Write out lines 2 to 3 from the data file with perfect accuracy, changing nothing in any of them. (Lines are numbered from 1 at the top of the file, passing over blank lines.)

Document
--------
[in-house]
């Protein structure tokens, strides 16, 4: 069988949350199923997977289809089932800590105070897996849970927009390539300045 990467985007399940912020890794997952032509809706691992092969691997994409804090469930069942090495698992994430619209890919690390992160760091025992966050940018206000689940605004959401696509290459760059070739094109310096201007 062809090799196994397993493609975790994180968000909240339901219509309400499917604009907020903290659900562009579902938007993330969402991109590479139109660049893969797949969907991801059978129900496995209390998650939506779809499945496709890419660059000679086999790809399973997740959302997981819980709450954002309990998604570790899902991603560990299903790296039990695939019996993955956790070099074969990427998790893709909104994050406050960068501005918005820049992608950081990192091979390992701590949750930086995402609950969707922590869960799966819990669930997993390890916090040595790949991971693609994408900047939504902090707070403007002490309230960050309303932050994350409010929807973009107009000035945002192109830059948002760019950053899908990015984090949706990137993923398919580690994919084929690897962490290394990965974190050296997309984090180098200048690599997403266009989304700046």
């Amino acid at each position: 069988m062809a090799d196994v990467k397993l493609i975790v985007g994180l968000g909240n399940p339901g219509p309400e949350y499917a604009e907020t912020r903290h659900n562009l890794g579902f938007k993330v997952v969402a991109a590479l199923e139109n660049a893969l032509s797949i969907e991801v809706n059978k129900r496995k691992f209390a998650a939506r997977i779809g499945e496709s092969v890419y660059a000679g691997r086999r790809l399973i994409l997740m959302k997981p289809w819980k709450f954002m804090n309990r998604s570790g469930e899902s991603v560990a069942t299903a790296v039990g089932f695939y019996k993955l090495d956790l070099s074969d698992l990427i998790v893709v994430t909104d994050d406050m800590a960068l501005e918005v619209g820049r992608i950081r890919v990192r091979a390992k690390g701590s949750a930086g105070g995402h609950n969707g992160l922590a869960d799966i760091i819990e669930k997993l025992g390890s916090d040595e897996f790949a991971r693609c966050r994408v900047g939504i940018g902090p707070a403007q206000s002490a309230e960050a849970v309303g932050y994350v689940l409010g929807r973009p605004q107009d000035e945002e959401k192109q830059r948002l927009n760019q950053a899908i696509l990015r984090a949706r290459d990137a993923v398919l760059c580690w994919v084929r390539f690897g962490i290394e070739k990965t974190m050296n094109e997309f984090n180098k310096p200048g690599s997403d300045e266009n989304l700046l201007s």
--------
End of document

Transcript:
């Protein structure tokens, strides 16, 4: 069988949350199923997977289809089932800590105070897996849970927009390539300045 990467985007399940912020890794997952032509809706691992092969691997994409804090469930069942090495698992994430619209890919690390992160760091025992966050940018206000689940605004959401696509290459760059070739094109310096201007 062809090799196994397993493609975790994180968000909240339901219509309400499917604009907020903290659900562009579902938007993330969402991109590479139109660049893969797949969907991801059978129900496995209390998650939506779809499945496709890419660059000679086999790809399973997740959302997981819980709450954002309990998604570790899902991603560990299903790296039990695939019996993955956790070099074969990427998790893709909104994050406050960068501005918005820049992608950081990192091979390992701590949750930086995402609950969707922590869960799966819990669930997993390890916090040595790949991971693609994408900047939504902090707070403007002490309230960050309303932050994350409010929807973009107009000035945002192109830059948002760019950053899908990015984090949706990137993923398919580690994919084929690897962490290394990965974190050296997309984090180098200048690599997403266009989304700046």
């Amino acid at each position: 069988m062809a090799d196994v990467k397993l493609i975790v985007g994180l968000g909240n399940p339901g219509p309400e949350y499917a604009e907020t912020r903290h659900n562009l890794g579902f938007k993330v997952v969402a991109a590479l199923e139109n660049a893969l032509s797949i969907e991801v809706n059978k129900r496995k691992f209390a998650a939506r997977i779809g499945e496709s092969v890419y660059a000679g691997r086999r790809l399973i994409l997740m959302k997981p289809w819980k709450f954002m804090n309990r998604s570790g469930e899902s991603v560990a069942t299903a790296v039990g089932f695939y019996k993955l090495d956790l070099s074969d698992l990427i998790v893709v994430t909104d994050d406050m800590a960068l501005e918005v619209g820049r992608i950081r890919v990192r091979a390992k690390g701590s949750a930086g105070g995402h609950n969707g992160l922590a869960d799966i760091i819990e669930k997993l025992g390890s916090d040595e897996f790949a991971r693609c966050r994408v900047g939504i940018g902090p707070a403007q206000s002490a309230e960050a849970v309303g932050y994350v689940l409010g929807r973009p605004q107009d000035e945002e959401k192109q830059r948002l927009n760019q950053a899908i696509l990015r984090a949706r290459d990137a993923v398919l760059c580690w994919v084929r390539f690897g962490i290394e070739k990965t974190m050296n094109e997309f984090n180098k310096p200048g690599s997403d300045e266009n989304l700046l201007s």